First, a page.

Polysomnographic findings in craniopharyngioma patients.
Polysomnographic findings in craniopharyngioma patients. Sleep Breath. 2017 Sep 27;: Authors: Pickering L, Klose M, Feldt-Rasmussen U, Jennum P Abstract PURPOSE: The purpose of this study is to evaluate whether damage to the hypothalamus due to craniopharyngioma or consequent surgery may involve the sleep-wake regulatory system, resulting in sleep disturbances and sleepiness. METHODS: Seven craniopharyngioma patients and 10 healthy controls were evaluated with sleep questionnaires including the Epworth Sleepiness Scale, polysomnography, and a multiple sleep latency test (MSLT). Five patients and eight controls had lumbar puncture performed to determine hypocretin-1 levels. RESULTS: Patients tended to feel sleepier than control individuals of the same age (p = 0.09). No subjects had symptoms of hypnagogic hallucinations, sleep paralyses, or cataplexies. Four patients and one control had periodic leg movements (PLMs). One patient had fragmented sleep pattern, rapid eye movement (REM) sleep without atonia, and PLMs. One patient had short sleep periods during the daytime. Four patients had fragmented sleep pattern. With the MSLT, four patients and two controls had mean sleep latency of
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Publication date: Available online 10 October 2020Source: IJC Heart &VasculatureAuthor(s): Dominik Linz, Jeroen Hendriks
Background: Obesity is strongly associated with both Blount disease and obstructive sleep apnea (OSA). Obesity increases risks for anesthetic and postoperative complications, and OSA can further exacerbate these risks. Since children with Blount disease might have both conditions, we sought to determine the perioperative complications and the prevalence of OSA among these children. Methods: Patients younger than 18 years undergoing corrective surgery for Blount disease were identified from 2 sources as follows: a retrospective review of records at a single institution and querying of the Kids’ Inpatient Database...
Publication date: Available online 9 October 2020Source: Molecular MetabolismAuthor(s): Xiao Tan, Lieve van Egmond, Jonathan Cedernaes, Christian Benedict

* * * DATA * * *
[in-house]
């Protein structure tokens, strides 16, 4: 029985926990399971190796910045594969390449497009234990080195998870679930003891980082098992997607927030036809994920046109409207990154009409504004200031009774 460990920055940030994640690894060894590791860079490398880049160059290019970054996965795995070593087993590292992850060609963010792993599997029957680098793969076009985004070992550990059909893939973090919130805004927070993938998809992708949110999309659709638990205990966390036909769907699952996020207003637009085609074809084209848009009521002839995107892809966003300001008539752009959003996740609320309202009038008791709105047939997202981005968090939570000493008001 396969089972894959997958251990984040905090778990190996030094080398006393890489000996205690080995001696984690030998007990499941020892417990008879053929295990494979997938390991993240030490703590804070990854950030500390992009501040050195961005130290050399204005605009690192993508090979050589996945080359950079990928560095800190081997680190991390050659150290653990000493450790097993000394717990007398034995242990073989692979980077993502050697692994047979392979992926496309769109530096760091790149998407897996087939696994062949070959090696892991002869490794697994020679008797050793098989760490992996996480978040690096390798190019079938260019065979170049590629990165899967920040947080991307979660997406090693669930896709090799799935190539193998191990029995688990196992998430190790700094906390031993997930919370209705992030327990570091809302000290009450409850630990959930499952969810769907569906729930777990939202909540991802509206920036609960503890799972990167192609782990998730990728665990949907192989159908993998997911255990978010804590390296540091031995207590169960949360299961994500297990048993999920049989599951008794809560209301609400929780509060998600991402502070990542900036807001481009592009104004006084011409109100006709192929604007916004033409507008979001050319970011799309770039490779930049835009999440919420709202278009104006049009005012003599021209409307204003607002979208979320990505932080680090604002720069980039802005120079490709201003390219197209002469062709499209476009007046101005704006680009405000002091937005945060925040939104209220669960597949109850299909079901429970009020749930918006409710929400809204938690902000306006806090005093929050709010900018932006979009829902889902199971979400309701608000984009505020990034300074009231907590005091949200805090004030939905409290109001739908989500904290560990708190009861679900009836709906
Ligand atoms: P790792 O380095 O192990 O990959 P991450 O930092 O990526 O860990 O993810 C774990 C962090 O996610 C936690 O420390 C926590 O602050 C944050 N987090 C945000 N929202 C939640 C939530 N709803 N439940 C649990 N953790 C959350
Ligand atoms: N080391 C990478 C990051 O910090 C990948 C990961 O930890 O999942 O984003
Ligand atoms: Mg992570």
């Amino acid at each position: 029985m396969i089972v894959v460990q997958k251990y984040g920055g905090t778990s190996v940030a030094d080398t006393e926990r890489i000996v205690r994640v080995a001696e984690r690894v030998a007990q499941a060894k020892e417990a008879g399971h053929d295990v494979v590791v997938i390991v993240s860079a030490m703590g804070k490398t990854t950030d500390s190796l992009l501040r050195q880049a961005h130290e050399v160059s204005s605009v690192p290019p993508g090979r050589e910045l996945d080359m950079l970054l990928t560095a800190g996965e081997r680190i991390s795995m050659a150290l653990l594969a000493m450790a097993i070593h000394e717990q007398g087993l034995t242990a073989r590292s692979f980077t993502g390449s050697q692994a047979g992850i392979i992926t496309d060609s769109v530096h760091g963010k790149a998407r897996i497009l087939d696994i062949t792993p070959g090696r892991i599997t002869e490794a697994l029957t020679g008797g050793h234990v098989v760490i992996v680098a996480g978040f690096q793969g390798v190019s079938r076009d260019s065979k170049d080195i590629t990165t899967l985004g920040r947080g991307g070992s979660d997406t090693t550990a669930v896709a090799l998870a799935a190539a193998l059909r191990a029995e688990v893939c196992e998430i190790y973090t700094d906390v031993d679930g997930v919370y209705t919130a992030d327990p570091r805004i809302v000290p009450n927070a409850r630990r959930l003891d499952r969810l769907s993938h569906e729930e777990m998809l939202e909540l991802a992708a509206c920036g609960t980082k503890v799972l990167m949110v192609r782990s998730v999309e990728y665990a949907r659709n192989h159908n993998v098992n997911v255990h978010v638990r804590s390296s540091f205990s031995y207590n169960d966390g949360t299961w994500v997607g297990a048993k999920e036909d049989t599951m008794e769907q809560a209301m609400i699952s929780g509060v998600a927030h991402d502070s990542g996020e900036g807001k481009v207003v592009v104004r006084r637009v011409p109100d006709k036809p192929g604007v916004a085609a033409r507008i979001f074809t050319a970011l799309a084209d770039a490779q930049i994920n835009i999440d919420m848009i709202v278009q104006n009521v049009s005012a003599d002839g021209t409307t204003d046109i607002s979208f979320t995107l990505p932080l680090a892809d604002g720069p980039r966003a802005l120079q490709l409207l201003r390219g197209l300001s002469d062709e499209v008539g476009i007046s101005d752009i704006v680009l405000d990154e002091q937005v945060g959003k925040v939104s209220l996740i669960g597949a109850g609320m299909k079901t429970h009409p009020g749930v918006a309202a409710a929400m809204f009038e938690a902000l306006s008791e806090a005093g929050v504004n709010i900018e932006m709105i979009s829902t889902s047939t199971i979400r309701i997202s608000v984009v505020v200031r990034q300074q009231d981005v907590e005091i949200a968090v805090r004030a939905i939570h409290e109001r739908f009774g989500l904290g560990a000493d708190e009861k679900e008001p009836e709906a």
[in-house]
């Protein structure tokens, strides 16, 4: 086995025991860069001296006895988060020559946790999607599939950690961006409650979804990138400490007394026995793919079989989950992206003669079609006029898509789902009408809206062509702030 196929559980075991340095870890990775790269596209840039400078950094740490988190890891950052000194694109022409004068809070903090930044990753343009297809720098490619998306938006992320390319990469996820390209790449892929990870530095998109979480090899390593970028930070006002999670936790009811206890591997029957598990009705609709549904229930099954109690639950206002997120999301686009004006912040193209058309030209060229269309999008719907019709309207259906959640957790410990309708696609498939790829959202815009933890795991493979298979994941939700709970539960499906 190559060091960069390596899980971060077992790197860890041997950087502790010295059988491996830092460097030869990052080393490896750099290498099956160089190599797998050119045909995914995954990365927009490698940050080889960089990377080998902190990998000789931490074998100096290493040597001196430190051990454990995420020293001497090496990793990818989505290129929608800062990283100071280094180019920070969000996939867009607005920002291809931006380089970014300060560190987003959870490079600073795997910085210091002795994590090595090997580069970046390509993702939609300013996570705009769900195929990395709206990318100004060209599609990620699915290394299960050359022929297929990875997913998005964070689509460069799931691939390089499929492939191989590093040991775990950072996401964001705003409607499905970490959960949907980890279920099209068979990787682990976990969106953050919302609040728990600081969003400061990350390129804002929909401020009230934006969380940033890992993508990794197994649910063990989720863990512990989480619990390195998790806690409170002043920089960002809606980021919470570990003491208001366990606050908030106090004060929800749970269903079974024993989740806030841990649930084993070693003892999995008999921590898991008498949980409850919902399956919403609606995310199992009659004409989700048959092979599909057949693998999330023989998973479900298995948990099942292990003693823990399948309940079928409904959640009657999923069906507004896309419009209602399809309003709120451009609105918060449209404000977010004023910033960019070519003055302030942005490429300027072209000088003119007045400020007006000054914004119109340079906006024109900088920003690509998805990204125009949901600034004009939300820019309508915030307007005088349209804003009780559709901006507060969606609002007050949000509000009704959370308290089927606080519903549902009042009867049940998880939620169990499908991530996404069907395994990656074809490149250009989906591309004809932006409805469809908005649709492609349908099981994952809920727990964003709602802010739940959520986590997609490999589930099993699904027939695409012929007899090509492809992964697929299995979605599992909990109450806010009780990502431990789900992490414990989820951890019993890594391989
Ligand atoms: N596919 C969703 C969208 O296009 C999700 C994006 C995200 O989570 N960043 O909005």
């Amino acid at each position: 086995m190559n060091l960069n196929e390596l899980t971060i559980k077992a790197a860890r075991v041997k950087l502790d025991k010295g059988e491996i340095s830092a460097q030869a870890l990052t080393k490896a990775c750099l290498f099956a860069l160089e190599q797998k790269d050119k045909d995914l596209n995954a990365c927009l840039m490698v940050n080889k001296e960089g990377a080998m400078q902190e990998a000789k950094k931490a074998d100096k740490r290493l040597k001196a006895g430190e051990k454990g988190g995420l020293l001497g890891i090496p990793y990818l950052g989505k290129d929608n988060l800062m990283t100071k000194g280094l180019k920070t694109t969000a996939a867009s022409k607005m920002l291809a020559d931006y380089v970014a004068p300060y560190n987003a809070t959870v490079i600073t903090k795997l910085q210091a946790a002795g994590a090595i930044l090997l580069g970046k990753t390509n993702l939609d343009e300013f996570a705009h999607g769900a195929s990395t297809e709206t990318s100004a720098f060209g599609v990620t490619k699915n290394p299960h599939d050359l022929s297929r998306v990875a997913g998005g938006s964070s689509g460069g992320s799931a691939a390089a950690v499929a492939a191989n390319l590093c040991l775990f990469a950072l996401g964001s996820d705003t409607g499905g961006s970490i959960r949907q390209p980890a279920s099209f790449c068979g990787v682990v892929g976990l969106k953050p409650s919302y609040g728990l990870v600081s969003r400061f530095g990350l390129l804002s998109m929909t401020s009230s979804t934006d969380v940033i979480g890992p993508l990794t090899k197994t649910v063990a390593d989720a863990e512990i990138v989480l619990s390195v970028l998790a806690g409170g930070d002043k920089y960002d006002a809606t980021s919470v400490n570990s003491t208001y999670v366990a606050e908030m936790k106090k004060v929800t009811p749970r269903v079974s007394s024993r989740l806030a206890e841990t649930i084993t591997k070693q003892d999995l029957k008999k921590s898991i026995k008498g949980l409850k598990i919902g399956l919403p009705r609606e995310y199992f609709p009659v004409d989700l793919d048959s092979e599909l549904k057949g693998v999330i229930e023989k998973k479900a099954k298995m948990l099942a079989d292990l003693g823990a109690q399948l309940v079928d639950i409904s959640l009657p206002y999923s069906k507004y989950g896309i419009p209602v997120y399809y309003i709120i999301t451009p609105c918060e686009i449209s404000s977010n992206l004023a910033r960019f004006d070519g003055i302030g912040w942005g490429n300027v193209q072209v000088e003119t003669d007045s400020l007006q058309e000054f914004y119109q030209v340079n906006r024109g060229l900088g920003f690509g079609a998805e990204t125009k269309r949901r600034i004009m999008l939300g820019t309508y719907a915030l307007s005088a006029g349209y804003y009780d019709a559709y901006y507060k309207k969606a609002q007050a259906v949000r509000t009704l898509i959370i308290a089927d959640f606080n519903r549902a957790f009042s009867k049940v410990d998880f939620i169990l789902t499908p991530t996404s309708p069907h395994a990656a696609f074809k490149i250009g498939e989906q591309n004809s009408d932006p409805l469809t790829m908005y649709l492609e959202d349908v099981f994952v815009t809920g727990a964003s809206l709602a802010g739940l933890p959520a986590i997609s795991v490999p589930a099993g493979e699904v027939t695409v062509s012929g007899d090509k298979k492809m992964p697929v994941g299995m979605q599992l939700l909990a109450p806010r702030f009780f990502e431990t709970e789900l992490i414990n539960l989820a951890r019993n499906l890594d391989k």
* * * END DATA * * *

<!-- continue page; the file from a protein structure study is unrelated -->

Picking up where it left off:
Date: Thursday, 10 08, 2020; Speaker: Craig Heller, Ph.D., Stanford University; Sigrid Veasey, M.D., University of Pennsylvania; Colleen McClung, Ph.D., University of Pittsburgh; Gary Aston-Jones, Ph.D., Rutgers University; Thomas Kilduff, Ph.D., SRI International, ; Ryan Logan, Ph.D., University of Pittsburg; Carol Everson, Ph.D., Medical College of Wisconsin; Xiaoke Chen, Ph.D., Stanford University ; Michael T. Smith, Ph.D., Johns Hopkins University; Henry Yaggi, M.D., Yale University ; Andre Huhn, Ph.D., Johns Hopkins University ; Mark Greenwald, Ph.D., Wayne State; Scott Bunce, Ph.D., Penn State University ; Johanna El...
DR MICHAEL MOSLEY: Now, lots of people have a late-night tipple because they believe that alcohol helps them sleep better. But recent research shows quite clearly that this is a myth.
Conclusions: Bioinformatics analysis is a useful tool to explore the mechanism and pathogenesis of PHN. The identified hub genes may participate in the onset and development of PHN and serve as therapeutic targets. PMID: 33029266 [PubMed - in process]
Conditions: Obstructive Sleep Apnea of Adult; Periodontal Diseases; Periodontal Pocket; Periodontal Attachment Loss Intervention: Sponsor: I.M. Sechenov First Moscow State Medical University Not yet recruiting
Condition: Post-traumatic Stress Disorder Interventions: Behavioral: Sleep recording; Behavioral: Cognitive tasks; Other: Questionnaires Sponsor: Direction Centrale du Service de Santé des Armées Not yet recruiting
Conclusion: High levels of plasma melatonin during the overnight period of intensive care cohort patients did not improve sleep nor decreased the prevalence of delirium. This trial is registered with Anzctr.org.au/ACTRN12620000661976.aspx. PMID: 33029397 [PubMed]